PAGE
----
Diabetes is a serious and sometimes fatal disease deriving from the body’s inability to produce or effectively use insulin, a hormone that controls the amount of blood glucose (sugar), which is an energy source. Since individuals living with diabetes do not produce or effectively use insulin, they are prone to high blood sugar levels, which can damage organs, blood vessels, and nerves.
Symptoms of diabetes:
Signs and symptoms of diabetes include, but are not limited to:
• Blurred vision
• Unusual thirst
• Frequent urination
• Weight change (gain or loss)
• Extreme fatigue or lack of energy
• Frequent or recurring infections
• Cuts and bruises that are slow to heal
• Tingling or numbness in the hands or feet
How does diabetes affect the eyes?
Diabetes can seriously affect your eyes, causing temporary or permanent vision loss. That is why annual eye exams are critical for people living with diabetes, and are covered by OHIP regardless of age.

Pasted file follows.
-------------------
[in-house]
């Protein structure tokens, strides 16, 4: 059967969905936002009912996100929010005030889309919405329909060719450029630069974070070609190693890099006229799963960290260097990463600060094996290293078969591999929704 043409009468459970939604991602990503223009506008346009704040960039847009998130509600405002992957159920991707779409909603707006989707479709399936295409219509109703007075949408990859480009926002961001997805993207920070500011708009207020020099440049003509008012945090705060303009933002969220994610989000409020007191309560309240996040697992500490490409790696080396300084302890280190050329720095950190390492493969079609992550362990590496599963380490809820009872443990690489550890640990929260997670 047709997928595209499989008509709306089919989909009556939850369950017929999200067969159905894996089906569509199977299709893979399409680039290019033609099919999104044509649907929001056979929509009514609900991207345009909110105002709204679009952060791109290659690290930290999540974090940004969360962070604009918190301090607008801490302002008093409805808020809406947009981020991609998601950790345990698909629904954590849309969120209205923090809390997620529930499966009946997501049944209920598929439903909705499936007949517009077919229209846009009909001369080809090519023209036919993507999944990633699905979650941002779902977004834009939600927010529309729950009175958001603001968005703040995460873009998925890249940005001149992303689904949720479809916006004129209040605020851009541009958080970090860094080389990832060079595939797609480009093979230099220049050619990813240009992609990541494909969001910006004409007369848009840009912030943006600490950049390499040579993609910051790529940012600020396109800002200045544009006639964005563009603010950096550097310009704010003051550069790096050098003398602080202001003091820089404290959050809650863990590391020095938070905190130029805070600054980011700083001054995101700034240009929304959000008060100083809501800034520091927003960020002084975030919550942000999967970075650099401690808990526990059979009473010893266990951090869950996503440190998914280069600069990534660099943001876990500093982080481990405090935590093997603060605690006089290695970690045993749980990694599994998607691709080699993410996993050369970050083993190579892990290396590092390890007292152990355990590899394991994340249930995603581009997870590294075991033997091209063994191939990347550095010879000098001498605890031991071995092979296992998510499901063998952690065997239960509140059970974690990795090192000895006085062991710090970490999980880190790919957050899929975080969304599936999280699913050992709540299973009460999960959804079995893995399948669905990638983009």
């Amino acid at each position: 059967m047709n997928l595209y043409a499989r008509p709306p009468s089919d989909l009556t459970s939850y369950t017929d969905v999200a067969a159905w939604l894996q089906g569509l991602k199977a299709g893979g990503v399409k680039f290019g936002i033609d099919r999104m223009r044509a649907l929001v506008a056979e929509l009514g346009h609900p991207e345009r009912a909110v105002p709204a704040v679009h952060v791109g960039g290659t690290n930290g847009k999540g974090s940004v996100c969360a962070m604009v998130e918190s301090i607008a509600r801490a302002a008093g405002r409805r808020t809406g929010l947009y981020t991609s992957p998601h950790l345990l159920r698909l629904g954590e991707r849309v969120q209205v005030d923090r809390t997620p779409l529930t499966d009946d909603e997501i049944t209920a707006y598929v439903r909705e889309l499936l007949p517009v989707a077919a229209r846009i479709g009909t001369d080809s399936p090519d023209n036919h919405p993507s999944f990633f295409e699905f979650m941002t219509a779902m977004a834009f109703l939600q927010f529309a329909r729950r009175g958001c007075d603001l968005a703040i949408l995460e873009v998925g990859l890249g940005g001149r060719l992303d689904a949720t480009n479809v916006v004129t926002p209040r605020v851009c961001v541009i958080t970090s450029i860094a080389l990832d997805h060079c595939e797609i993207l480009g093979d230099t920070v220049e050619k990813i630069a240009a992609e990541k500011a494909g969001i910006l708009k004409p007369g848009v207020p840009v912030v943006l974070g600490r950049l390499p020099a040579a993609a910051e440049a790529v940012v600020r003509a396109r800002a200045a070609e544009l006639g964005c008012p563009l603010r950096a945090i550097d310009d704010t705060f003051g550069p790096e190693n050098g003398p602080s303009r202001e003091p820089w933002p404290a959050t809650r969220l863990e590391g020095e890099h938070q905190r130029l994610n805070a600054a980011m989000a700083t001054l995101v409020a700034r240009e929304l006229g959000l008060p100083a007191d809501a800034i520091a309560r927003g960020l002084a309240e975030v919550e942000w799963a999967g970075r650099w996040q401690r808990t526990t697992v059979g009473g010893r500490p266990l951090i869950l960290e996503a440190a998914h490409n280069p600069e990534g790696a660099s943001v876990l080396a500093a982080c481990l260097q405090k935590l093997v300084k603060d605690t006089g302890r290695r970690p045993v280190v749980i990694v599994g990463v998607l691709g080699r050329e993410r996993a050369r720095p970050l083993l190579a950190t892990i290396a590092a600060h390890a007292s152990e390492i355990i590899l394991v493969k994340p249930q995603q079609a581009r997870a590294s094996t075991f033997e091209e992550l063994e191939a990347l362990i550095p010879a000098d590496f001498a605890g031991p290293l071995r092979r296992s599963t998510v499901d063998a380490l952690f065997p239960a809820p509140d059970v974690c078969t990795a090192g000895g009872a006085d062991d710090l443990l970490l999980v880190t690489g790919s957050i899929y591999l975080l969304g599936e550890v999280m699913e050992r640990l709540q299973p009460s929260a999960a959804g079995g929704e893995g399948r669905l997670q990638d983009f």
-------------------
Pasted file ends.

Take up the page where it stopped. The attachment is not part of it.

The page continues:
An eye exam can detect the presence of diabetes, as well diabetes-related eye problems such as:
Diabetic retinopathy occurs when there is a weakening or swelling of the tiny blood vessels inside your eye. This results in blood leakage, the growth of new blood vessels and other changes.
Glaucoma is associated with elevated pressure within the eye and can lead to serious vision loss if not detected and treated at an early stage.
Cataracts cause cloudy vision and glare due to the lens inside the eye losing its transparency over time. Cataracts can require changes to your glasses or surgical removal.
Full or partial paralysis of muscles that move the eyes
This can lead to eye misalignment, and consequently double vision.
Decreased corneal sensitivity
Diabetes can damage the nerve endings of the cornea (the clear dome-shaped covering the front of the eye). This can lessen the cornea’s ability to respond to stimulation, such as a foreign body.
Vision problems. For example:
– Fluctuating or blurring of vision
– Occasional double vision
– Loss of visual field